Bernie Sanders has received, according to the Sanders campaign, an invitation to visit the Vatican City on April 15th, which he accepted. He will be attending a conference on social, economic and environmental issues. It is not certain if Sanders will meet the Pope as of now. The group he will be meeting with is called the Pontifical Academy of Social Sciences and attendees of the meeting include Presidents Evo Morales of Bolivia, and Rafael Correa of Ecuador. The group advises the Pope on policy issues, so it is a good chance for Sanders to be heard.

Let’s talk campaign strategy for a moment. Recently, Sanders has had a wave of momentum. He has won the past 7 states, which mathematically closes the pledged delegates gap and also increases perceived viability for the democratic candidacy and for a general election win. The next primary in New York has 291 delegates available. For reference, the past 7 states that Bernie has won had 298 delegates up for grabs. New York is “yuuuuuuuge” for Bernie. It is also home ground for Clinton, so if Bernie can grab her home state, or at least make a very sizable dent in her victory, it would establish that Bernie will not go out without a fight.

It would make sense that Bernie wants to dump a bunch of his resources into New York, which takes place on April 18th. After all, a big voter turnout and a good result in New York would carry momentum late into the primary season. So it does not make sense that Bernie is visiting the Vatican, which does not have much of a relation to New York voters, now. It is a few days that Bernie could spend at rallies and meeting voters in New York, securing a good result.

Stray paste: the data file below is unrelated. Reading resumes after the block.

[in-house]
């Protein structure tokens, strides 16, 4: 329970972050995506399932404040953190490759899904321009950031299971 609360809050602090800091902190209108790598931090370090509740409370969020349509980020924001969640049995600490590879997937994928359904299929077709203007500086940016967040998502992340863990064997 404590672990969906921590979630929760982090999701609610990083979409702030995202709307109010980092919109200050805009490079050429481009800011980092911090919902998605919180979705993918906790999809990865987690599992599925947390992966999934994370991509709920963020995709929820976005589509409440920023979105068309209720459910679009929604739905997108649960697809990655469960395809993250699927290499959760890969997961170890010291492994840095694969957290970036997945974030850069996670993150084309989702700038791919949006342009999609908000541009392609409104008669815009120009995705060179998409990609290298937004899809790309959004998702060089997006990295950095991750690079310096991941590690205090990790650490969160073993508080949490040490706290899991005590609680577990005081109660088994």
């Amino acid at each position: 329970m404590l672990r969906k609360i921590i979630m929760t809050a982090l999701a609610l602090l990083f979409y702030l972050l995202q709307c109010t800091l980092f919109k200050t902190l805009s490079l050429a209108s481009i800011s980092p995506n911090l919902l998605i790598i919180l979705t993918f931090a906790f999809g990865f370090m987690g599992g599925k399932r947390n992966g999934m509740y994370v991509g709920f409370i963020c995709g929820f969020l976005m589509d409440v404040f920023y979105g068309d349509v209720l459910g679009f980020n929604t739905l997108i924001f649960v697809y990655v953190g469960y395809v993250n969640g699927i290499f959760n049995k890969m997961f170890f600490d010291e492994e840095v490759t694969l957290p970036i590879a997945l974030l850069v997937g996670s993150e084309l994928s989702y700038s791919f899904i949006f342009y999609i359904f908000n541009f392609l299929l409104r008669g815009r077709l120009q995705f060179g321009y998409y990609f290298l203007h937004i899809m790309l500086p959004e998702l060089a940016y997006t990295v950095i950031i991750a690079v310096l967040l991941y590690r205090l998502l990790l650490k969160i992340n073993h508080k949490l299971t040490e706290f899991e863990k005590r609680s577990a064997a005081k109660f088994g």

Sanders eating with his wife, Jane, in a Brooklyn diner on April 7.

Sanders eating with his wife, Jane, in a Brooklyn diner on April 7.


It is far too late to appeal to Catholic voters, considering most Southern, religious voters have already voted, so the visit does not make a whole lot of sense. The move itself is not a move to win Catholic voters, because Catholic voters who are still opposed to Sanders’ policies will probably not change their minds. Visiting the Vatican will, of course, not harm Sanders. But in terms of his campaign, it is the most critical time for him to prove he still has a chance. I see this move as something he would do if he were to lose the Democratic nomination, to continue spreading his message of wealth inequality and to work with the Church to be more progressive.

One possible advantage of the move is that the move will be highly publicized, and most major news outlets will be covering it. It certainly will draw more attention than anything Clinton will be doing. Bernie has failed to get much media coverage, but recently he has been getting more and more attention. Yet, it is attention that would have been much nicer earlier down the stretch, where he needed better results in more religious states. He may also draw international support from world’s leaders, which would be vital for Sanders, who is a bit of an outsider compared to Clinton who has been intertwined in the international political system for many years.

Maybe the Sanders campaign sees something in this conference that I do not. But the clock is ticking Bernard, and you have serious ground to make up. It has to start with a strong showing, or dare I say victory in New York. And personally, I think Bernie’s time could be better spent campaigning in New York and spreading his message that has spread like wildfire through word of mouth and a very impressive and loyal grassroots campaign.